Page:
I chose the no plucking method when I finally butchered my first chickens… I love live chickens. I think they are one of the most beautiful animals on the planet.
I also like eating eggs, so it’s natural that I have laying hens and look forward to harvesting eggs for my household every day. The process of killing and butchering a chicken is not something I like to think about.
One of my favorite breeds is the Phoenix for the rooster’s amazing feathers. Several years ago I was very fortunate to rescue a small bantam flock and make them my own.
Twelve of their eggs aren’t big enough to fill an egg carton, so I preferred to let the hens set and hatch as many of these beautiful chickens as they could. My chickens were healthy and happy and beautiful, so I had no desire to eat them.
As life would have it, things change. One day I read about a no plucking method of processing chickens. I had also been studying more and more about human health and the foods we eat. It took me decades of keeping chickens to seriously consider raising some for meat.
Plucking and gutting was something I haven’t done and really didn’t want to do, so when I found out about this method I was intrigued. To get started I had to buy some young chickens specifically for the purpose of meat. Apparently, the way my mind works best, is to never get attached to chickens I will butcher. Plucking chickens(the other way) has been done for ages. I’ve heard about boiling a chicken once killed, making the plucking easier. I’ve heard that there is a way to take a chicken’s life, where it is so relaxed, that the feathers can be brushed off with the hand. And there are plucking machines, which I don’t have, so the no plucking method was just right for me.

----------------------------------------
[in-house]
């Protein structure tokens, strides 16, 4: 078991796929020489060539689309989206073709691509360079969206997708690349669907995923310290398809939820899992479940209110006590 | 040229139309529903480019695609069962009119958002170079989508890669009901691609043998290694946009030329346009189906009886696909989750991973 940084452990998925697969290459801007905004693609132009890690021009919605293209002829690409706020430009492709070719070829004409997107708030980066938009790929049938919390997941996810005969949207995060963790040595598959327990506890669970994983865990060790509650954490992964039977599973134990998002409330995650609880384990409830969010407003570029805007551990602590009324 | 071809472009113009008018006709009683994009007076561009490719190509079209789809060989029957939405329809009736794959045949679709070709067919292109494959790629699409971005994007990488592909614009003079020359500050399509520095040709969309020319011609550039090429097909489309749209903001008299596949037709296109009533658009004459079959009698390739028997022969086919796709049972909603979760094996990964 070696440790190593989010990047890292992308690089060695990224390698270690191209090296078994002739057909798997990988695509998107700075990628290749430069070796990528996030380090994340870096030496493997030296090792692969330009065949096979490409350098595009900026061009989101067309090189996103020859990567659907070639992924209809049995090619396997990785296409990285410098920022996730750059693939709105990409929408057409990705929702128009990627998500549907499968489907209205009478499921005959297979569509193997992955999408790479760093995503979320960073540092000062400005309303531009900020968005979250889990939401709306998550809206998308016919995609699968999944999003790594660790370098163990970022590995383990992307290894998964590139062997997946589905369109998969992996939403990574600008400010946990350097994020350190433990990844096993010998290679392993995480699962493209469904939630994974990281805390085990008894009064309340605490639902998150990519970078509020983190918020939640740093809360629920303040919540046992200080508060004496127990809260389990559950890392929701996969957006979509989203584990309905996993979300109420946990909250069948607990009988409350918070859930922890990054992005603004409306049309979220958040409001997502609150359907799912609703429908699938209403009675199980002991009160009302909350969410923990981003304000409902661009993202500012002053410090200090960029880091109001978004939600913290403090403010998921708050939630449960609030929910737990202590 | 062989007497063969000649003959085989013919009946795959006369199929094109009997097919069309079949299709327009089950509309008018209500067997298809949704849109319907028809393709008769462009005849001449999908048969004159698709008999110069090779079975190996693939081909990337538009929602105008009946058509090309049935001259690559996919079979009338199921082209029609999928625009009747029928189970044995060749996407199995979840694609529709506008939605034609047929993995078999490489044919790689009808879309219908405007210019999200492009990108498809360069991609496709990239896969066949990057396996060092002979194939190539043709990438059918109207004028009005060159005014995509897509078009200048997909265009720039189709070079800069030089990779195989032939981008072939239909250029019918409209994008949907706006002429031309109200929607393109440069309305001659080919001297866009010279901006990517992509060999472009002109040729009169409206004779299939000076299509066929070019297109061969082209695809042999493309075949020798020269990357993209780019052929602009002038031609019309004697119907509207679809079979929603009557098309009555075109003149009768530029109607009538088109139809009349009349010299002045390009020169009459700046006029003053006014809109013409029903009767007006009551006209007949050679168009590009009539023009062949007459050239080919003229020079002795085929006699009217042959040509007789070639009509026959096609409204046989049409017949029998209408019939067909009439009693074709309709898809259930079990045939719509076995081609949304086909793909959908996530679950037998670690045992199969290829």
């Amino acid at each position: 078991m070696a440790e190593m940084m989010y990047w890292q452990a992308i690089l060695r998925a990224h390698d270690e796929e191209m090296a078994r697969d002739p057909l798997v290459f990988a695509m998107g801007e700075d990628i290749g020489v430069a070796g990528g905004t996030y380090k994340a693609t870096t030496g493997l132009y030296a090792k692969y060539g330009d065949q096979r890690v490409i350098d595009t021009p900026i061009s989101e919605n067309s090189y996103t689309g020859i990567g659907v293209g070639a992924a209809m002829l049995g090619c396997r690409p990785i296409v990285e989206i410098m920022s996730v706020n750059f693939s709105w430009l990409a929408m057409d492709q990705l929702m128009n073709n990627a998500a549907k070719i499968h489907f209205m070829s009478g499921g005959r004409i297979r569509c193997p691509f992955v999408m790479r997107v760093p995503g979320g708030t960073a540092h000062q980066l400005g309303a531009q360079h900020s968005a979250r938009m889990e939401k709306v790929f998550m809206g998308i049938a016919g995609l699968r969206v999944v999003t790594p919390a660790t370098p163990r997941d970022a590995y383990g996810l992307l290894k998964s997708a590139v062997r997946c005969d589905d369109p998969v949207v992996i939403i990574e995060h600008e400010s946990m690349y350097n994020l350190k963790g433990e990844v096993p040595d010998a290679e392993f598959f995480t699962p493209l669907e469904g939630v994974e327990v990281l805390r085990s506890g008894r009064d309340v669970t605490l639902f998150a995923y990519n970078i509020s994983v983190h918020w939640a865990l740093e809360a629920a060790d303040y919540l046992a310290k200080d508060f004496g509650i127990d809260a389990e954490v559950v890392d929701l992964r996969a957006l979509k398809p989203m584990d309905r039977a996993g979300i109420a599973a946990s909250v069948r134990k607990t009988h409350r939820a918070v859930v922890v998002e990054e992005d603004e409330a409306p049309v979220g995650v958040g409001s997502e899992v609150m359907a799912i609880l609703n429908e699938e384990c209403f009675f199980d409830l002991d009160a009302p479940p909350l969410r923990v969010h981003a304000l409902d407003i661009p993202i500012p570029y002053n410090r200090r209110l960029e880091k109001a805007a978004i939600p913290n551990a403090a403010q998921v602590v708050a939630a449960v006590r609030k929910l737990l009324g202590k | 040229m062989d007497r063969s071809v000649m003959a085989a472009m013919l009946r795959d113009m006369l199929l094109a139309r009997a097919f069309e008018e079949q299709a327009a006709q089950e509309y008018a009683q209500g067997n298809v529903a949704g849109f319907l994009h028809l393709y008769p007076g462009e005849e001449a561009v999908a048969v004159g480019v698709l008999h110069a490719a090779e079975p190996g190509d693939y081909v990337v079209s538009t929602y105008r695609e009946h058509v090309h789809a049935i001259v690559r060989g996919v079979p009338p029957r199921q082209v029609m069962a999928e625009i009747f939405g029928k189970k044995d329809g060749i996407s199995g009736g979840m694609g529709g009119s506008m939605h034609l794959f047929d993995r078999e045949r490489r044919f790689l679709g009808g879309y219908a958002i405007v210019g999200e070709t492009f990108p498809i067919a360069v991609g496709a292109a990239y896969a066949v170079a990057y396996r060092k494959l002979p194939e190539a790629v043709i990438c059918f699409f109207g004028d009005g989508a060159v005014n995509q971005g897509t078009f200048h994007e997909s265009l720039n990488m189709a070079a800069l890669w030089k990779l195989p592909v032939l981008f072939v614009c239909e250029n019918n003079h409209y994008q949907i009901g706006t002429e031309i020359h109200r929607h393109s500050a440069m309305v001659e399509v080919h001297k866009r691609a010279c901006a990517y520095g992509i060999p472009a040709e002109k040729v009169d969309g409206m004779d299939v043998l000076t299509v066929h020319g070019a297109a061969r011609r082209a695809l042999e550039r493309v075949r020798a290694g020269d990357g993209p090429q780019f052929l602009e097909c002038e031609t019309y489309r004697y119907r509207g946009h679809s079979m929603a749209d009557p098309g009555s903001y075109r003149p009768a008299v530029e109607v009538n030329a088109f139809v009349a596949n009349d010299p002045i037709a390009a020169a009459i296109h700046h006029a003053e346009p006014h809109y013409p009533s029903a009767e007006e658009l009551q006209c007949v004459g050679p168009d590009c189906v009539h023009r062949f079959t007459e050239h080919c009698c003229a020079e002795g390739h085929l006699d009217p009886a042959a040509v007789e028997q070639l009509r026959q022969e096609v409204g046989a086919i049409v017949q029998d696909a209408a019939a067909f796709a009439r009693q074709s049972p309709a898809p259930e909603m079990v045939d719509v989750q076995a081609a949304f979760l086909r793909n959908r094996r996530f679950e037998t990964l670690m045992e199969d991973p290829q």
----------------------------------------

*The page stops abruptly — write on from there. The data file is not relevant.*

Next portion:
When I take an animal’s life I want it to be quick and painless, for both of us. It’s important to drain the blood. It’s important not to nick or tear the crop or any of the digestive tract to prevent bacteria from contaminating the meat.
But if you don’t plan on eating the skin, there is no reason to pluck a chicken. Often the skin is connected to a layer of fat; so many people avoid the skin anyway. The method described consists of skinning and removing the chicken parts you want to harvest and leaving the rest. I believe the no plucking method will always be my choice.
I used a good sharp skinning knife like we use for deer. I hung the chicken by the feet tied to a fence and cut both jugulars. It bled out quickly. Once lifeless, I cut the skin around the legs about where the feathers start, leaving the joints intact.
Next, with the breast facing me, I cut down the mid line and used the skinning knife to release the skin with feathers from muscle working towards the chicken’s back. With a sharp knife and a little practice this is easy.
Once the skin was off the parts I wanted, I set the body on a butcher block table and used the same knife to gently separate muscle from bone and release the drumsticks from the main body. This no plucking method went smoothly even though I felt ridiculously unskilled.
I kept a hose handy to rinse any feather fibers that got on the meat and had a large stainless steel bowl with ice water to cool and rinse the meat.
When done with the no pluck method I ended up with two boneless, skinless breasts, the drumettes and two skinless thigh/drumsticks. I removed as much large muscle as possible leaving the main carcass intact.
Really, the only part of the chicken you can’t use with this method is the skin.
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